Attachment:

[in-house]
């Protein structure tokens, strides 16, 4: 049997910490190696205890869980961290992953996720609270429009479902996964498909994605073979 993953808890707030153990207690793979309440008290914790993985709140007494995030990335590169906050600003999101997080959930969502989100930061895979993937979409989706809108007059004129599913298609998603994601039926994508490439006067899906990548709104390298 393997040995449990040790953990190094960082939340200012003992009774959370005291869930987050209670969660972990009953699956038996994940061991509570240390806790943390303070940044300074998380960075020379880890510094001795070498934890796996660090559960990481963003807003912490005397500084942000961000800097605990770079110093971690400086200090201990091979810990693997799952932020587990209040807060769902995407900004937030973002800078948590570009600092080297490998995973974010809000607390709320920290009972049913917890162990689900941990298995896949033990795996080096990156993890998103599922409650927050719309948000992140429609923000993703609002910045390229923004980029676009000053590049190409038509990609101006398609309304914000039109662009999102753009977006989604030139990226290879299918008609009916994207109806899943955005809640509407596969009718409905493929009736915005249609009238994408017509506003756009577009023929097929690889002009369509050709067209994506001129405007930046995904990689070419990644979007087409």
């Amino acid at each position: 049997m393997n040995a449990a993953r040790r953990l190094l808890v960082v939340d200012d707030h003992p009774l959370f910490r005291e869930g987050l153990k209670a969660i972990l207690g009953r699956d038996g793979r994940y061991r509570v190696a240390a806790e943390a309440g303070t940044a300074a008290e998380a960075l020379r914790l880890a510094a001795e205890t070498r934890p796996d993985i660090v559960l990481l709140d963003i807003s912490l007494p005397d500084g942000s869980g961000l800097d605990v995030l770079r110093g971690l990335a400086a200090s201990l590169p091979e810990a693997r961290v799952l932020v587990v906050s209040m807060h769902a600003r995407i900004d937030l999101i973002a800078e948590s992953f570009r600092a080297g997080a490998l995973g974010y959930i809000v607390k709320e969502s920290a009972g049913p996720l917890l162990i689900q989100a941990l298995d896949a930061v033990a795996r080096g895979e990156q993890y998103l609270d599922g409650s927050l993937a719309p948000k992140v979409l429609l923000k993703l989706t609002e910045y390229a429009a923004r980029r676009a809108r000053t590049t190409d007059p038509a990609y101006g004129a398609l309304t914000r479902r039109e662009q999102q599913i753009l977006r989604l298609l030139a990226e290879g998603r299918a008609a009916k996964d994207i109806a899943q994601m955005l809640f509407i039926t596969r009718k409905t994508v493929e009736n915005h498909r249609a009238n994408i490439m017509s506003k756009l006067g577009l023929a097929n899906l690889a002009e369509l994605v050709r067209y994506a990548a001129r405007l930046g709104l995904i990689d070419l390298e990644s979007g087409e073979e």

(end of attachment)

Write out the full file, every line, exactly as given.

[in-house]
């Protein structure tokens, strides 16, 4: 049997910490190696205890869980961290992953996720609270429009479902996964498909994605073979 993953808890707030153990207690793979309440008290914790993985709140007494995030990335590169906050600003999101997080959930969502989100930061895979993937979409989706809108007059004129599913298609998603994601039926994508490439006067899906990548709104390298 393997040995449990040790953990190094960082939340200012003992009774959370005291869930987050209670969660972990009953699956038996994940061991509570240390806790943390303070940044300074998380960075020379880890510094001795070498934890796996660090559960990481963003807003912490005397500084942000961000800097605990770079110093971690400086200090201990091979810990693997799952932020587990209040807060769902995407900004937030973002800078948590570009600092080297490998995973974010809000607390709320920290009972049913917890162990689900941990298995896949033990795996080096990156993890998103599922409650927050719309948000992140429609923000993703609002910045390229923004980029676009000053590049190409038509990609101006398609309304914000039109662009999102753009977006989604030139990226290879299918008609009916994207109806899943955005809640509407596969009718409905493929009736915005249609009238994408017509506003756009577009023929097929690889002009369509050709067209994506001129405007930046995904990689070419990644979007087409």
């Amino acid at each position: 049997m393997n040995a449990a993953r040790r953990l190094l808890v960082v939340d200012d707030h003992p009774l959370f910490r005291e869930g987050l153990k209670a969660i972990l207690g009953r699956d038996g793979r994940y061991r509570v190696a240390a806790e943390a309440g303070t940044a300074a008290e998380a960075l020379r914790l880890a510094a001795e205890t070498r934890p796996d993985i660090v559960l990481l709140d963003i807003s912490l007494p005397d500084g942000s869980g961000l800097d605990v995030l770079r110093g971690l990335a400086a200090s201990l590169p091979e810990a693997r961290v799952l932020v587990v906050s209040m807060h769902a600003r995407i900004d937030l999101i973002a800078e948590s992953f570009r600092a080297g997080a490998l995973g974010y959930i809000v607390k709320e969502s920290a009972g049913p996720l917890l162990i689900q989100a941990l298995d896949a930061v033990a795996r080096g895979e990156q993890y998103l609270d599922g409650s927050l993937a719309p948000k992140v979409l429609l923000k993703l989706t609002e910045y390229a429009a923004r980029r676009a809108r000053t590049t190409d007059p038509a990609y101006g004129a398609l309304t914000r479902r039109e662009q999102q599913i753009l977006r989604l298609l030139a990226e290879g998603r299918a008609a009916k996964d994207i109806a899943q994601m955005l809640f509407i039926t596969r009718k409905t994508v493929e009736n915005h498909r249609a009238n994408i490439m017509s506003k756009l006067g577009l023929a097929n899906l690889a002009e369509l994605v050709r067209y994506a990548a001129r405007l930046g709104l995904i990689d070419l390298e990644s979007g087409e073979e």